Professor Steve Sheppard was kind enough to send in a very detailed description of some of the changes that have occured recently at Mt. Greylock Regional High School in response to some of my sceptical comments. I am still somewhat sceptical, though less so than before, but I think that Sheppard deserves great credit for taking the time to educate those of us far away from Williamstown about some of the facts on the ground.
Since I came in 2000:
1. There has been an increase in average class sizes – while this has not been enormous, the high school did have to lay off some teachers last year despite the generous gift from the College and other contributions, and the class sizes have moved up by a student or two, and advisory classes for grades 7 and 8 were eliminated.
2. The AP Biology course has been eliminated – this is a big concern for anyone interested in high quality science education in the school. As you probably know, many College admission departments consider the number of AP courses taken by an applicant as an important factor in admission. While there is some controversy about this, at the very least we can say that the availability of advanced instruction in biology is no longer available to our children.
But even worse than this …
3. All labs have been eliminated from all science courses at Mt. Greylock. I don’t mean some. I mean ALL. This is terrible and puts our students at a real disadvantage if they want to prepare for science education at a high quality College or University. Ordinarily, this would compel the end of AP Chemistry and AP Physics as well as biology, but the Williams College Chemistry and Physics departments, alarmed at this prospect, have arranged to send a van over to the high school every other week or so to pick up the students from AP Physics and AP Chemistry and bring them to the College where they can get a bit of lab experience. This is better than nothing, but hardly compares to two or three times per week in-school labs (which is what I remember when I took high-school chemistry).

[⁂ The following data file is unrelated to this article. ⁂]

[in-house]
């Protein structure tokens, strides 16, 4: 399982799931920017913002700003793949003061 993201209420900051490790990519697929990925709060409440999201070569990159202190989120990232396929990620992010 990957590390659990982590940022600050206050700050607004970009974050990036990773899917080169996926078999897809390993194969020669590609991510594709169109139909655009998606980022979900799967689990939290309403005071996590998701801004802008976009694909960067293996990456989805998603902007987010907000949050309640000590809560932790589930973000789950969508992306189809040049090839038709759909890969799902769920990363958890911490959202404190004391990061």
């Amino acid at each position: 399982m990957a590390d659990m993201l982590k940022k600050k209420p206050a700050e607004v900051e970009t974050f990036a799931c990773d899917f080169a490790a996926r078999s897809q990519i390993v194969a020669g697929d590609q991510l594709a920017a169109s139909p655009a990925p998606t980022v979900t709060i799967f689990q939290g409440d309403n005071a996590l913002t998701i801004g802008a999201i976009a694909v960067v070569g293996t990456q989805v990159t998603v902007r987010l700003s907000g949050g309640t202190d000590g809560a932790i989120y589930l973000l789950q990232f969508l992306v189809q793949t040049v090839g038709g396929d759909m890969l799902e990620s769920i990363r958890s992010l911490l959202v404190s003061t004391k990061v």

From the National Center for Education Statistics, one can download financial statistics on most public school systems in the United States. The local high school is a separate district that serves only grades 7 through 12. I collected information on all the school districts that serve only grades 7 through 12 or 9 through 12, and are located within 100 miles of Williamstown as a comparison group. There are 47 such school districts, including Williamstown’s Mt. Greylock. Of these schools, 31 (63%) had higher expenditures per student than Mt. Greylock. We have a system that is inadequately funded.
If this were a school district in a large city, many of us would simply move out. Even here, we could move to Lenox, which in general has better schools. Such a scattering, however, would be not only bad for us but bad for the College, which works better when faculty live in the community and are available for attending evening lectures, meeting with students for evening study groups, etc.
I can understand the skepticism expressed in your blog about asking the College to underwrite the local schools. I think much of the problem is ultimately due to the failure of the State government to live up to its promises in funding local schools, coupled with the absence of local industry and development that would provide a more robust tax base. Some of this latter problem is perhaps ultimately traceable to the College and its faculty, which crowds out (or opposes) local development that would pay property tax.
One way or the other, however, the College will likely have to be part of the solution to our local problem. If nothing is done and the schools continue to decline, faculty will increasingly refuse to live in Williamstown or increasingly send their children to private schools. Both of these will impose a cost on the College – the first in the form of reduced faculty presence and availability on campus, the second in that the College will have to pay a salary premium to faculty that compensate for the cost of private schools.